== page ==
Singing researchers find cross-cultural patterns in music and language

16 May 2024
Singing researchers find cross-cultural patterns in music and language
Are acoustic features of music and spoken language shared across cultures? Researchers from the Max Planck Institute for Psycholinguistics in Nijmegen contributed to a global study of music and speech, published in Science Advances. An international team of researchers recorded themselves performing traditional music and speaking in their native language. In all 50+ languages, the rhythms of songs and instrumental melodies were slower than those of speech, while the pitches were higher and more stable.

Language and music may share evolutionary functions. Both speech and song have features such as rhythm and pitch. But are similarities and differences between speech and song shared across cultures?

To investigate this question, 75 researchers—speaking 55 languages—were recruited across Asia, Africa, the Americas, Europe and the Pacific. Among them were experts in ethnomusicology, music psychology, linguistics, and evolutionary biology. The researchers were asked to sing, perform instrumentals, recite lyrics and verbally describe songs. The resulting audio samples were analysed for features such as pitch, timbre and rhythm.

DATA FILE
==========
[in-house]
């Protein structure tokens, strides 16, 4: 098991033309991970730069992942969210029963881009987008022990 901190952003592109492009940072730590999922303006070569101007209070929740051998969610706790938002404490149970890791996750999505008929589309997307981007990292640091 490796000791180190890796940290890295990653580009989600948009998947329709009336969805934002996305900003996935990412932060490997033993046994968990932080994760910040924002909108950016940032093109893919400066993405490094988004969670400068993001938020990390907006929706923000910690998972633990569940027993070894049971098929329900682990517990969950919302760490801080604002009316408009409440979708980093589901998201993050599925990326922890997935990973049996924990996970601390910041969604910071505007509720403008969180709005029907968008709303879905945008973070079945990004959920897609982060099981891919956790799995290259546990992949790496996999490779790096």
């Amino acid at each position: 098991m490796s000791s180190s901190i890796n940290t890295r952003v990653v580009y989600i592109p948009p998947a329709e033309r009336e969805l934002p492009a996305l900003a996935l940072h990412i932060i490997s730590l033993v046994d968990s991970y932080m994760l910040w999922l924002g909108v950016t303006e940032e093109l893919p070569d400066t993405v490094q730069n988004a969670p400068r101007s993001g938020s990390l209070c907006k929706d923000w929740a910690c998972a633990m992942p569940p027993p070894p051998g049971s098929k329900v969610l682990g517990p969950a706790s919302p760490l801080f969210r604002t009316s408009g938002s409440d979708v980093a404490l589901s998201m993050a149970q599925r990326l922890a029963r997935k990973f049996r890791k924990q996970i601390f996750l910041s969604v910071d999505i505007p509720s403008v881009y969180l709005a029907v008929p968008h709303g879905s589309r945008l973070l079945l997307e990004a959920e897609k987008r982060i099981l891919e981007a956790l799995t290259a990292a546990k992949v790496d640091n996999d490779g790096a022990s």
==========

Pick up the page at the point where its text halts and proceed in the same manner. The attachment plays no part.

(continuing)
The study provides “strong evidence for cross-cultural regularities,” according to senior author Patrick Savage of Waipapa Taumata Rau, University of Auckland, a psychologist and musicologist who sang ‘Scarborough Fair’.

MPI’s Limor Raviv, co-author on the study, recorded the Hebrew song ‘Yerushalayim Shel Zahav’. Fellow author Andrea Ravignani from the MPI recorded the Italian song ‘Bella Ciao’, playing the saxophone. The collection also featured the Dutch songs ‘Hoor de wind waait’ and ‘Dikkertje Dap’. A three-minute video of researchers singing, speaking, and playing traditional instruments from their cultures is available.

Speculating on underlying reasons for the cross-cultural similarities, Savage suggests songs are more predictably regular than speech because they are used to facilitate synchronisation and social bonding. “Slow, regular, predictable melodies make it easier for us to sing together in large groups,” he says. ”We’re trying to shed light on the cultural and biological evolution of two systems that make us human: music and language.”

Link to paper

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